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Thread: Revolver without transfer bar

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    My mother's soon to be carry gun once she gets her ccw is her 20 year old S&W .38 snubbie. When I was looking at it recently I noticed that it didn't have a transfer bar. It's a stainless steel with a less than 3 inch barrel, so I think it must be a model 60.

    I am no revolver expert so I wanted to get some advice from the rest of you. Should she be carrying and storing her S&W with an empty cylinder under the hamme seeing as the firing pin is right there? Are there other internal safeties on an S&W to prevent a ND from dropping?

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    If it is indeed a Model 60, there is no problem with "one under the hammer".....all S&W revolvers of "modern design" (since the early 1940s') have a "hammer block" that is in place until the trigger is pulled.

    This is a current production Model 60....hope this helps


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    Regular Member thx997303's Avatar
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    if it really doesn't have a transfer bar, then there should not be a round under the hammer.



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    You could talk to a gunsmith or call S&W with the serial number to see what safetiesit has.

    I can't imagine a 20 yr old snubbie with 5 chambers is intended to be carried with only four loaded.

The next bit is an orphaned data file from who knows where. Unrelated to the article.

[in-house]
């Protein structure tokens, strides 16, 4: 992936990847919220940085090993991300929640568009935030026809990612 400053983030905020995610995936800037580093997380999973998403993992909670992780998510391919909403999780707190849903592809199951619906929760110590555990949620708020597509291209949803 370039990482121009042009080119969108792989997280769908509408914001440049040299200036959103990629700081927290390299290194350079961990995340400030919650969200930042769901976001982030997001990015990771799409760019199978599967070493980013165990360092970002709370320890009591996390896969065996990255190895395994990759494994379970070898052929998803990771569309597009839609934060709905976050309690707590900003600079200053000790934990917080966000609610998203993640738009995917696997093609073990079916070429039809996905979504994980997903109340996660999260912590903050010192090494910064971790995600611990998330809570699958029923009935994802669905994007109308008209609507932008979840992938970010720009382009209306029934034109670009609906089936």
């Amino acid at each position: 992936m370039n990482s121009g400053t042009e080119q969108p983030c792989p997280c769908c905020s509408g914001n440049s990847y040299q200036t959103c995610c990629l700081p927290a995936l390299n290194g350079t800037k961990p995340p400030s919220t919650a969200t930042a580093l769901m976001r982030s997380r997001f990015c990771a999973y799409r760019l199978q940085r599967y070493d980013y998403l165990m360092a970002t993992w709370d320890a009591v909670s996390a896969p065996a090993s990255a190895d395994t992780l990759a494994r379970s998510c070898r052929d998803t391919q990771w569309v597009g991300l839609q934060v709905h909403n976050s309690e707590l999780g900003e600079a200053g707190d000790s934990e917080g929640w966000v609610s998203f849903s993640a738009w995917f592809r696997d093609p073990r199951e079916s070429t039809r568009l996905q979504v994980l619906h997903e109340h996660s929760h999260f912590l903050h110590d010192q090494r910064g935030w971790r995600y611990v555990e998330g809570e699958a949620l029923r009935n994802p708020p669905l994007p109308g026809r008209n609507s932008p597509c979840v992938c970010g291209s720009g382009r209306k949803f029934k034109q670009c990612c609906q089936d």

Also, you might be able to successfully request an owner's manual if they still have them in print.
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    thx997303 wrote:
    if it really doesn't have a transfer bar, then there should not be a round under the hammer.
    S&W designs don't use transfer bars....they have the firing pin "fixed" to the hammer and not mounted in the frame.
    They have a "hammer block" that prevents the firing pin from contacting the primer unless the trigger is pulled.
    Unless it is 50+ years old, it is safe to carry "hot".....

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    Regular Member thx997303's Avatar
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    Eh, whatever it's called, if this safety is absent, then it is not safe to carry with one under the hammer, We obviously have no actual idea of the model.